Grant that through penance I may be afflicted by Your hardships now, through grace I may rely on Your blessings on the way, and in glory I may enjoy You fully in the Kingdom of Heaven.

You Who live and reign, God, world without end.  Amen.

I encourage you to pray this daily. 

Lex orandi est lex credendi”: 

What you pray, you end up believing.  When something has happened, I pray this, and it has helped me a lot.  Pray this in the subway and whenever you need it.  When you turn your eyes to the Lord, God becomes closer to you.

God is hearing our prayers: Pray for Europe

Recently I walked the Camino to Santiago de Compostela; it was the hardest I’ve experienced.  During the evening Mass the huge thurible was used, and I could hardly hold back my tears.  Europe is spiritually deserted, and many people have lost their faith in God.  I was thankful for the pilgrims who were walking and praying the Rosary; the Camino is a metaphor of life.  As this huge censer was swung, I was reminded that God is hearing the prayers of His people; He will never abandon us.  

Pray with me for a home for our church where we can swing the censer; the incense is the prayers of the people.[xi]  God will hear our prayers, not only for ourselves and our families, but prayers that will touch this continent and the generations to come.  It is not a human battle but a spiritual battle, and God has given us weapons, one of which is prayer.  It may seem possible, but nothing is impossible with God.  

We want to let the smoke go up, and let our prayers change the landscape of this continent: this continent needs our prayers.  God did not bring you here only to provide for your families; He has a more noble plan for you.  In many French churches, Africans are celebrating the Eucharist, as are Latin Americans in Spain: the whole terrain is changing.  I believe the reason why there are immigrants in Europe, especially Christians, is for us to be a part of what God is doing in the earth: bringing revival in this continent.  You didn’t come here for money but because God brought you here, and there’s something He wants us to do, a privilege we have: to fight the good fight of faith on behalf of Europe.


Study questions:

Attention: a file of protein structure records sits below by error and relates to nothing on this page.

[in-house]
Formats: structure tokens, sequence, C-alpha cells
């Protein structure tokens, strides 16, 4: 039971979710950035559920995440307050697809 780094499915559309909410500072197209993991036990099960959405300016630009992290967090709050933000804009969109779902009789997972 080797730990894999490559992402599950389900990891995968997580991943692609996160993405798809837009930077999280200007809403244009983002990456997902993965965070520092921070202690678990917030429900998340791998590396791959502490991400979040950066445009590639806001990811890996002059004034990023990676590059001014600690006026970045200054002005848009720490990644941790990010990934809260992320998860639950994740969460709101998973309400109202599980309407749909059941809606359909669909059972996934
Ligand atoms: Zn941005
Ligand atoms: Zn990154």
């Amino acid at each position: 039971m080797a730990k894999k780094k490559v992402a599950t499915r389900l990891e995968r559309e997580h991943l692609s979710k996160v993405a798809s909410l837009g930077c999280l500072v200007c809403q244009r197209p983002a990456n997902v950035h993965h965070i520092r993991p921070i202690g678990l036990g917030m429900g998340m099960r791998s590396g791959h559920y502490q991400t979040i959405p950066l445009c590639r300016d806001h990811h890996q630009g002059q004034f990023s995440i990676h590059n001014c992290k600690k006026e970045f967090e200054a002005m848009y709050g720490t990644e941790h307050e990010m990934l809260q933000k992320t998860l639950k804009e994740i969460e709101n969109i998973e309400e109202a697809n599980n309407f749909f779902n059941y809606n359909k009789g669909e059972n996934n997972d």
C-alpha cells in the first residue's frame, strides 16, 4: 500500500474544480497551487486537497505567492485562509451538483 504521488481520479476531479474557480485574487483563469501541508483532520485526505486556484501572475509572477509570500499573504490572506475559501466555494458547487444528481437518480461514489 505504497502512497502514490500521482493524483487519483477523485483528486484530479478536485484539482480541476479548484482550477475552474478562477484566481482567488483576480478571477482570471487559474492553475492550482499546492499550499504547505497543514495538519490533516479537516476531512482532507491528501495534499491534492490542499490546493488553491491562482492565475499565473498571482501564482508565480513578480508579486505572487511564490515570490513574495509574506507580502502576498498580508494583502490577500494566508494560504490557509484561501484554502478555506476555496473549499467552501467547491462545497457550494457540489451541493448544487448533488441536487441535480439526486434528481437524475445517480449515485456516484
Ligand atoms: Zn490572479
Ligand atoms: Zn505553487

1. Do you see the Christian life as a race?  Do you have the discipline required to live it?  What are you doing to train yourself and help to train others in godliness and perseverance?  Is there more that God is calling you to do?
  2. Are you active or passive regarding the good fight of faith?  Do you see life, especially the Christian life, as a battle?  Are you trying to avoid the battle, or engaging in it willingly?  In what ways can avoidance be harmful?  In what ways are you fighting the battle?  In what ways is God calling you to fight?
  3. Are you drawn more to the blessings of the present life, or to the eternal blessings of which they are a shadow?  Are you more concerned about enjoying material riches or about being rich in showing mercy and helping to meet the needs of others?
  4. Are you practising the Christian life on Sundays only or a weekly basis?  Do you think this is necessary or unnecessary, and why?  What steps is God calling you to take to grow in this?
  5. What is your understanding of fellowship?  Are you experiencing and practising the kind of fellowship described here, especially in the church to which you belong?  If not, why not, and what is God calling you to do about it?
  6. Do you see your purpose in life more as earning money to support yourself and your family, or as part of God’s mission to bring spiritual revival in the place where you are living?  What is your part in that mission, and have you, your family, and your church started to take your place in it?

[i] Whilst in some countries All Saints’ and All Souls’ days are combined, they’re two different feasts: All Saints on 1 November, and All Souls on 2 November when we entrust those who have passed away, whether Christian or not, into the hands of God’s mercy.

[ii] I Timothy 6:12, NKJV

[iii] II Timothy 2:2-3

[iv] Ephesians 6:12, NKJV

[v] Luke 18:25

[vi] Acts 9:4

[vii] Matthew 25:40

[viii] Philippians 3:10

[ix] I Corinthians 12:26

[x] Hebrews 12:2, NKJV

[xi] Revelation 5:8